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Common Questions About Taxes (Part 2)

Posted in Taxes
March 5th 2015 by
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Here are more common tax questions and answers to help you out this season.

What is the Earned Income Tax Credit?

This credit is designed to help lower income families. Here are the qualifications:

  • $46,997 ($52,427 married filing jointly) with three or more qualifying children
  • $43,756 ($49,186 married filing jointly) with two qualifying children
  • $38,511 ($43,941 married filing jointly) with one qualifying child
  • $14,590 ($20,020 married filing jointly) with no qualifying children

And here are the credits:

  • $6,143 with three or more qualifying children
  • $5,460 with two qualifying children
  • $3,305 with one qualifying child
  • $496 with no qualifying children

Is There a Way to Estimate My Taxes?

There are a number of online calculators you can use to get a rough estimate of what you’ll owe or how much you’ll get back. The efile one is pretty thorough, or you can sign up to use the free version of TurboTax to get an idea of where you’re at.

What’s the Difference Between Deductions, Exemptions and Credits?

Both deductions and exemptions reduce your taxable income. Deductions are for expenses you incurred and are based on your income bracket. Exemptions are granted for people in your family.

Credits are straight up dollar discounts on your tax bill.

Do I Have To File Taxes?

This depends on your income, age and individual situation.

For example, if you’re a single filer under 65 and made less than $10,150, you may not have to file. If you’re over 65, you must have made less than $11,700.  View the complete chart here.

With the Affordable Care Act in place, anyone who received advanced premium credits through the Marketplace will need to file a tax return.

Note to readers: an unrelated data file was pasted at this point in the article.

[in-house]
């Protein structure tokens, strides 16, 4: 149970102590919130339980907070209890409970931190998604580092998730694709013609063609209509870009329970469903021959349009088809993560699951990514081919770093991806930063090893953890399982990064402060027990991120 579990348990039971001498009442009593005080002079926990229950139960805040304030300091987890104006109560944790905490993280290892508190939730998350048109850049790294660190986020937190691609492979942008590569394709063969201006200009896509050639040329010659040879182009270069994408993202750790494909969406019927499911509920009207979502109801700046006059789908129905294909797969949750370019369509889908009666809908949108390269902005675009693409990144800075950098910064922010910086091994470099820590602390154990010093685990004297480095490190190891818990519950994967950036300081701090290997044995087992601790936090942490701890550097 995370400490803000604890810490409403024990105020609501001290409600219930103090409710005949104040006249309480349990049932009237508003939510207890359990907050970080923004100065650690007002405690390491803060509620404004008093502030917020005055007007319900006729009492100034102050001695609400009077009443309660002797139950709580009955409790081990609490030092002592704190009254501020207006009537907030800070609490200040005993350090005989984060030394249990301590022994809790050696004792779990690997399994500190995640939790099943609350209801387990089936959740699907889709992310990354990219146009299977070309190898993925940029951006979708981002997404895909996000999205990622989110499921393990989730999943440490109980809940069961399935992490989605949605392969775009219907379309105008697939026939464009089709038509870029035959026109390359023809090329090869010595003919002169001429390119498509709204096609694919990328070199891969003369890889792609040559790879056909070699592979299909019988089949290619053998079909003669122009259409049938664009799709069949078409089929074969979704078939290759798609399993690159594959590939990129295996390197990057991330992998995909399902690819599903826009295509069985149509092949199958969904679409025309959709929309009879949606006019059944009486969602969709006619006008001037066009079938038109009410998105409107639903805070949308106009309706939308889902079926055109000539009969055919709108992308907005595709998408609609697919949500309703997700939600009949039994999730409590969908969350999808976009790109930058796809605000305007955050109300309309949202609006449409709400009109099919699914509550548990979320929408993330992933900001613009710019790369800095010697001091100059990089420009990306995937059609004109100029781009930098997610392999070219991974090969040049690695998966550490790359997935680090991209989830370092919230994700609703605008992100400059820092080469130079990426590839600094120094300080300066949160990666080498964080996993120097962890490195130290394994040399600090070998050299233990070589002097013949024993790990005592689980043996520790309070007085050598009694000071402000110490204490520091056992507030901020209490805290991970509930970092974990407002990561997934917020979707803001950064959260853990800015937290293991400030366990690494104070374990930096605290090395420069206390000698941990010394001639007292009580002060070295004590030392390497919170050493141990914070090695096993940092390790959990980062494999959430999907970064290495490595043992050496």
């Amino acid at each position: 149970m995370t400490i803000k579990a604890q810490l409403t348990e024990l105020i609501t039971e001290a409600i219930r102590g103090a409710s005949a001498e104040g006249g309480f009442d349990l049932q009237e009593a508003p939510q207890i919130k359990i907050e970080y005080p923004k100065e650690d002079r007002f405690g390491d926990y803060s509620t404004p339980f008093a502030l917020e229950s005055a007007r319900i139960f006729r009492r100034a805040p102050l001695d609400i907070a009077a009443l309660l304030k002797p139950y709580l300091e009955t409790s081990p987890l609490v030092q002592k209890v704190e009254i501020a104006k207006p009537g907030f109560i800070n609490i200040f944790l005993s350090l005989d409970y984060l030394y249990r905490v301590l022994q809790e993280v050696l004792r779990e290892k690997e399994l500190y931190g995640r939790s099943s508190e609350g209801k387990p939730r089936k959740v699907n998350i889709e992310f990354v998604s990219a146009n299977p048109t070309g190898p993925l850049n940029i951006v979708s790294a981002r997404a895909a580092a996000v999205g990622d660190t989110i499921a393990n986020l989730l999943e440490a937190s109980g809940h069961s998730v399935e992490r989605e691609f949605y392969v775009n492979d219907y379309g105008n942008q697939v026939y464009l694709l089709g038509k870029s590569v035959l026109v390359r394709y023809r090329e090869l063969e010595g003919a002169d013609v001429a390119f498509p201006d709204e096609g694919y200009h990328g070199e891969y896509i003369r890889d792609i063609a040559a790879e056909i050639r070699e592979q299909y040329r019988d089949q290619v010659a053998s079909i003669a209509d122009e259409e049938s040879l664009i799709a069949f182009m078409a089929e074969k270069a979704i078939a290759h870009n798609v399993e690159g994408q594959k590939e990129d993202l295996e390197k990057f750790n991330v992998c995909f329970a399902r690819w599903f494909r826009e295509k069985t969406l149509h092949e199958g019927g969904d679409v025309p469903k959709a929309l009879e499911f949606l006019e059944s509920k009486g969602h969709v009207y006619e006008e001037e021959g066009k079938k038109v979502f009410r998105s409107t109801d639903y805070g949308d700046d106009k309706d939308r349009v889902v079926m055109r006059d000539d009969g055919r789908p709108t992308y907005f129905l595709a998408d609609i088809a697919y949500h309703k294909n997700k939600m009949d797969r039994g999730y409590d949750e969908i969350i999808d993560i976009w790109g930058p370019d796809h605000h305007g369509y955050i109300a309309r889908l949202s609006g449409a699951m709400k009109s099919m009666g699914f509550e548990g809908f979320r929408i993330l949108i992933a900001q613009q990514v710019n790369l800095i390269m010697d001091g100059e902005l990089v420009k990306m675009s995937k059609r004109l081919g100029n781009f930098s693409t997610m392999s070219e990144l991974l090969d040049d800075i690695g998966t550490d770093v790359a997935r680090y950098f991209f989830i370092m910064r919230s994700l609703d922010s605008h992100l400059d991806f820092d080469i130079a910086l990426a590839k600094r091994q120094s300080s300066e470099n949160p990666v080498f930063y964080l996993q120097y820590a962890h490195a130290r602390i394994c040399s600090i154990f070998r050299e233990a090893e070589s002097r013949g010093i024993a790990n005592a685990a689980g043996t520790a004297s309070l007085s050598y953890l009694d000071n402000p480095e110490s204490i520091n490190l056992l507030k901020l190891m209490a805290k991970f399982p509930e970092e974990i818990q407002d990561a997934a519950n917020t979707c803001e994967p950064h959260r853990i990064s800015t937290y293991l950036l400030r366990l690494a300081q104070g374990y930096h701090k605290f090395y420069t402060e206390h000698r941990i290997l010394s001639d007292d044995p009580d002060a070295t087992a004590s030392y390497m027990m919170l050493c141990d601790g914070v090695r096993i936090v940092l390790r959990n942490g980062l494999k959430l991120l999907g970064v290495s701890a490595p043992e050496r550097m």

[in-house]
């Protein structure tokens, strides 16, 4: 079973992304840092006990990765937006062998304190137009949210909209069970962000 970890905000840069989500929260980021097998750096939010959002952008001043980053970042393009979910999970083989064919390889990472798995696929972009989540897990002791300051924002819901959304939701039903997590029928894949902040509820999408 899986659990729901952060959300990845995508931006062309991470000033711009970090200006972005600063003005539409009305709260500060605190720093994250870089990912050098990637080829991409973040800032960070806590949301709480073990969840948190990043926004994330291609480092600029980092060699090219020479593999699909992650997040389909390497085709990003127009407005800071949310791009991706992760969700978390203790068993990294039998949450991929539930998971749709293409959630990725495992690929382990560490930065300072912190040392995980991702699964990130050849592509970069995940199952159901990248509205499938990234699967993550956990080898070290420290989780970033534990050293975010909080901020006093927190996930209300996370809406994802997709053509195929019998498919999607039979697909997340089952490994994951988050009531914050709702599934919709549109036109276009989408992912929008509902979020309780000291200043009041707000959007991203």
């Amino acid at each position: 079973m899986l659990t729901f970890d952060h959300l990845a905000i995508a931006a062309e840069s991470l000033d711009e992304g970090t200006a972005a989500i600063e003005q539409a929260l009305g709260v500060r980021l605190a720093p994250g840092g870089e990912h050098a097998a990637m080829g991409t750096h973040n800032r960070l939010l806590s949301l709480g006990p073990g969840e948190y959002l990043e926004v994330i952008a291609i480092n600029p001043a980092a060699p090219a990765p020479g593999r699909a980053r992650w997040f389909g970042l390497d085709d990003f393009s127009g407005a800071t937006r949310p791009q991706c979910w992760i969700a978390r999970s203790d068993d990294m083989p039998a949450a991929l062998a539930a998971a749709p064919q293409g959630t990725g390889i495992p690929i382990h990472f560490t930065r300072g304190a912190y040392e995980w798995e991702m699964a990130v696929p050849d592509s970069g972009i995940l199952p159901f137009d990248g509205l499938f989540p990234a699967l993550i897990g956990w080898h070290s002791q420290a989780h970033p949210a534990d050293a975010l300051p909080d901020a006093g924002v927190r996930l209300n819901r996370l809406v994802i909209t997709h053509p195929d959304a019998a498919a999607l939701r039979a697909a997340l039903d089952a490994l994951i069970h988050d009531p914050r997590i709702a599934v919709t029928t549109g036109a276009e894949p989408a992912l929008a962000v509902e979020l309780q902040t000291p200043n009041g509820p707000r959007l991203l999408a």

There are other situations which may require you to file, but you can use this tool to figure out what you need to do.

What Happens if I Don’t File in Time?

It’s much better to file early than late. If you use an accountant, you’ll find services get more expensive as you get closer to the deadline.

If you’re running out of time, file for an extension. This will buy you the time you need, especially if you will owe money. If you don’t and know you’ll owe taxes, you will get hit with hefty fines and penalty fees.

If you’re expecting a refund, you will need to file before April 2018 (for 2014 returns) in order to claim that refund.

What if I Can’t Pay My Taxes?

Even if you can’t pay your taxes, you still need to file them. You’ll face many more fines if you owe and don’t file on time.

When you do file, pay what you can. The IRS understands that situations arise that make payments difficult, and they do offer a payment agreement service where you can pay in installments.

What if I Made a Mistake?

Don’t panic if you made a mistake on your return. You will need to file Form 1040x to correct your return, and this form will need to be mailed in.

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